• Todd Yakoubian

Snow Forecasting Challenge

Predicting winter weather is one of the most challenging aspects of meteorology, especially in our region of the country. No snow is in the forecast, but the rain this Friday morning offers a fantastic opportunity to prove my point.


15:1, 10:1, 8:1, 6:1 ... These are called snow ratios. Let me translate.


15:1 - For every 15 inches of snow, it is the equivalent to 1'' of water

10:1- For every 10 inches of snow, it is the equivalent to 1'' of water

8:1 - For every 8 inches of snow, it is the equivalent to 1'' of water

6:1 - For every 6 inches of snow, it is the equivalent to 1'' of water


What determines these ratios? TEMPERATURE! The colder the air, the higher the ratio. The closer the air temperature is to freezing, the lower the ratio. Have you ever noticed heavy wet snow with temperatures around 32°? It's full of water and easy to make snowballs. These events have ratios around 6:1 and 8:1.


What about snow with temperatures in the teens. It doesn't happen often around here, but it's fluffy with less water content. It adds up faster and is very difficult to build a snowman or have a snowball fight. There's less water and the snow ratio is much higher. Across some of the higher latitudes ratios can exceed 25:1. We typically see ratios around 6:1 to 10:1 in our region.



If we forecast 1'' of rain and we only receive .5'' of rain, no one really notices that or calls the forecast a bust. But when you convert that to snow, it's visual!


Let's use the ratio of 10:1. If we forecast 1'' of water, that means we receive 10'' of snow. What if moisture is more scarce due to unforeseen factors and we only receive .5'' of water which would mean 5'' of snow? That's a visual difference and we hear about it. LOL. That's why we give ranges. 5-10'' of snow in the forecast. Many will hear that and immediately expect 10'' in their yard.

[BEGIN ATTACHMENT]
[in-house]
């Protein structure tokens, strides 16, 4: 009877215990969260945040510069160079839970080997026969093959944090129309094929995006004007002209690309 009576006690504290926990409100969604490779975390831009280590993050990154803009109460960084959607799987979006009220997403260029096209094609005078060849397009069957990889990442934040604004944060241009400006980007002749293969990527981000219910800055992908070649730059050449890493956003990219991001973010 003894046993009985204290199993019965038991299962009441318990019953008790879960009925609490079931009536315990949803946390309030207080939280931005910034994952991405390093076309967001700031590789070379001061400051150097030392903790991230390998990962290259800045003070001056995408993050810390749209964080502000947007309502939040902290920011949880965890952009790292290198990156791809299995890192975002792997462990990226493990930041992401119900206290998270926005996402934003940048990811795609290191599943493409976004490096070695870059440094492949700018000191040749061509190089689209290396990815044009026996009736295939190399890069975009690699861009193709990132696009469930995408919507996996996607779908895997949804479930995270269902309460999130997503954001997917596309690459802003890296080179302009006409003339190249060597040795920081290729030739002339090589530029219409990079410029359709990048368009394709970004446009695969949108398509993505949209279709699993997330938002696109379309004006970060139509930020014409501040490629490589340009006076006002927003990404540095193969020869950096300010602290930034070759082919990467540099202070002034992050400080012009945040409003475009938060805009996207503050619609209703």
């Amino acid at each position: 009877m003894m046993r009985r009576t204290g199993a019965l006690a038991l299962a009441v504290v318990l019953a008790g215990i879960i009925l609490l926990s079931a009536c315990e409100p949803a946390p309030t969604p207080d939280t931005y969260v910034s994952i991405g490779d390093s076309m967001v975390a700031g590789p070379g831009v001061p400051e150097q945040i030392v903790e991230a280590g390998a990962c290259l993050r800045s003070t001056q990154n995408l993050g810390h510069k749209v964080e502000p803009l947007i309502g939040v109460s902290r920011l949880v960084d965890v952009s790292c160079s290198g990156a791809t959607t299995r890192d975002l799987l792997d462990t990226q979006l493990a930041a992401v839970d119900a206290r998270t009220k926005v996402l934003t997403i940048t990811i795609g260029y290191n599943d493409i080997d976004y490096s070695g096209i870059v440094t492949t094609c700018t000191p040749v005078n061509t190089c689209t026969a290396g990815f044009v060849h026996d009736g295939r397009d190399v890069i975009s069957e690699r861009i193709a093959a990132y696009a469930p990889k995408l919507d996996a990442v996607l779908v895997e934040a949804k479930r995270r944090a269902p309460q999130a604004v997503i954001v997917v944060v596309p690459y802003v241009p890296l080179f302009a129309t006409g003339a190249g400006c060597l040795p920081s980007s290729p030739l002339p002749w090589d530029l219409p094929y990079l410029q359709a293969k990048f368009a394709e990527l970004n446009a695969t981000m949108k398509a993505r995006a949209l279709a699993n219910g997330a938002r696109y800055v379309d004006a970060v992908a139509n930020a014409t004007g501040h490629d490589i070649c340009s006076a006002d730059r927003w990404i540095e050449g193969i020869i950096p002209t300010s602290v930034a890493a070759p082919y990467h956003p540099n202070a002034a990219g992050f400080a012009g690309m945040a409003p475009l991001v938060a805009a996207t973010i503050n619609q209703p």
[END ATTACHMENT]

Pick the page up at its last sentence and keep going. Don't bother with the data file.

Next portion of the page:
Now look at the doppler radar rain estimates for rainfall as of early Friday morning.


Try making a snow forecast based on this! With a 10:1 ratio, Pine Bluff receives 17 inches of snow and Benton NOTHING. West Little Rock receives 2'' of snow and Maumelle NOTHING. Arkansas county has a solid area of 4'' of snow, but look at the gray area just south of Stuttgart. That narrow area picks up a dusting.

In summary, once we get deeper into winter and forecast snow, remember these challenges we face and recognize the range in your area. One other factor I have not mentioned is sleet. That will always reduce snow totals, but that's another discussion for another day.


I love these challenges and look forward to them. Thanks again for coming to the Arkansas Weather Blog.

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Copyright by Meteorologist Todd Yakoubian 2020

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